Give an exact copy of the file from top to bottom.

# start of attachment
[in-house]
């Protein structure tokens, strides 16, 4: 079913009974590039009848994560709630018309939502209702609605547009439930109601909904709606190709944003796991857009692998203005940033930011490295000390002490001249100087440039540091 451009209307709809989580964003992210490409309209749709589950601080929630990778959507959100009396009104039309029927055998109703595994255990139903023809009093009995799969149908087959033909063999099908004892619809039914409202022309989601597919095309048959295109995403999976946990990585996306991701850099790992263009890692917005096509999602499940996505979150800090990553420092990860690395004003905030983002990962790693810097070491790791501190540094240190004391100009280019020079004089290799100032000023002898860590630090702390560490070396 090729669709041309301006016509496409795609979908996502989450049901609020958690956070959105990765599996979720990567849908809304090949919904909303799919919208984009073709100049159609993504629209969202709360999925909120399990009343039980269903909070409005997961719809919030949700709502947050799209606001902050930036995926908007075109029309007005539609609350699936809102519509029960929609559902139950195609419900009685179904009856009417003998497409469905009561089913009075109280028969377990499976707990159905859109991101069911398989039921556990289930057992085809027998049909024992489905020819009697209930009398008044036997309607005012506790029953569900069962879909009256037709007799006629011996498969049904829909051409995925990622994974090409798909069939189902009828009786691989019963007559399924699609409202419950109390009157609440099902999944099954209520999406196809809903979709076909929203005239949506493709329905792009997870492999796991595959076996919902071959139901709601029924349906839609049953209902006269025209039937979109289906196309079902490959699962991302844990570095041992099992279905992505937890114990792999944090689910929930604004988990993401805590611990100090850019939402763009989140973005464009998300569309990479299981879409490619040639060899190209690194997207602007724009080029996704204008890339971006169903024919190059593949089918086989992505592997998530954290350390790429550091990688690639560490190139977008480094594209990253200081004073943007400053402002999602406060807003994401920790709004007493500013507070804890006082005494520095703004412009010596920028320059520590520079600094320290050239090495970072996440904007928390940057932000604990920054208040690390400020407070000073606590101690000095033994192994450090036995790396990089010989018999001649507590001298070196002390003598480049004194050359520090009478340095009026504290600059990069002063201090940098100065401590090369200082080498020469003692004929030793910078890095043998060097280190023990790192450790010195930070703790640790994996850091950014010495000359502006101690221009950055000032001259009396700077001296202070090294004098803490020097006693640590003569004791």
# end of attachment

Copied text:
[in-house]
């Protein structure tokens, strides 16, 4: 079913009974590039009848994560709630018309939502209702609605547009439930109601909904709606190709944003796991857009692998203005940033930011490295000390002490001249100087440039540091 451009209307709809989580964003992210490409309209749709589950601080929630990778959507959100009396009104039309029927055998109703595994255990139903023809009093009995799969149908087959033909063999099908004892619809039914409202022309989601597919095309048959295109995403999976946990990585996306991701850099790992263009890692917005096509999602499940996505979150800090990553420092990860690395004003905030983002990962790693810097070491790791501190540094240190004391100009280019020079004089290799100032000023002898860590630090702390560490070396 090729669709041309301006016509496409795609979908996502989450049901609020958690956070959105990765599996979720990567849908809304090949919904909303799919919208984009073709100049159609993504629209969202709360999925909120399990009343039980269903909070409005997961719809919030949700709502947050799209606001902050930036995926908007075109029309007005539609609350699936809102519509029960929609559902139950195609419900009685179904009856009417003998497409469905009561089913009075109280028969377990499976707990159905859109991101069911398989039921556990289930057992085809027998049909024992489905020819009697209930009398008044036997309607005012506790029953569900069962879909009256037709007799006629011996498969049904829909051409995925990622994974090409798909069939189902009828009786691989019963007559399924699609409202419950109390009157609440099902999944099954209520999406196809809903979709076909929203005239949506493709329905792009997870492999796991595959076996919902071959139901709601029924349906839609049953209902006269025209039937979109289906196309079902490959699962991302844990570095041992099992279905992505937890114990792999944090689910929930604004988990993401805590611990100090850019939402763009989140973005464009998300569309990479299981879409490619040639060899190209690194997207602007724009080029996704204008890339971006169903024919190059593949089918086989992505592997998530954290350390790429550091990688690639560490190139977008480094594209990253200081004073943007400053402002999602406060807003994401920790709004007493500013507070804890006082005494520095703004412009010596920028320059520590520079600094320290050239090495970072996440904007928390940057932000604990920054208040690390400020407070000073606590101690000095033994192994450090036995790396990089010989018999001649507590001298070196002390003598480049004194050359520090009478340095009026504290600059990069002063201090940098100065401590090369200082080498020469003692004929030793910078890095043998060097280190023990790192450790010195930070703790640790994996850091950014010495000359502006101690221009950055000032001259009396700077001296202070090294004098803490020097006693640590003569004791």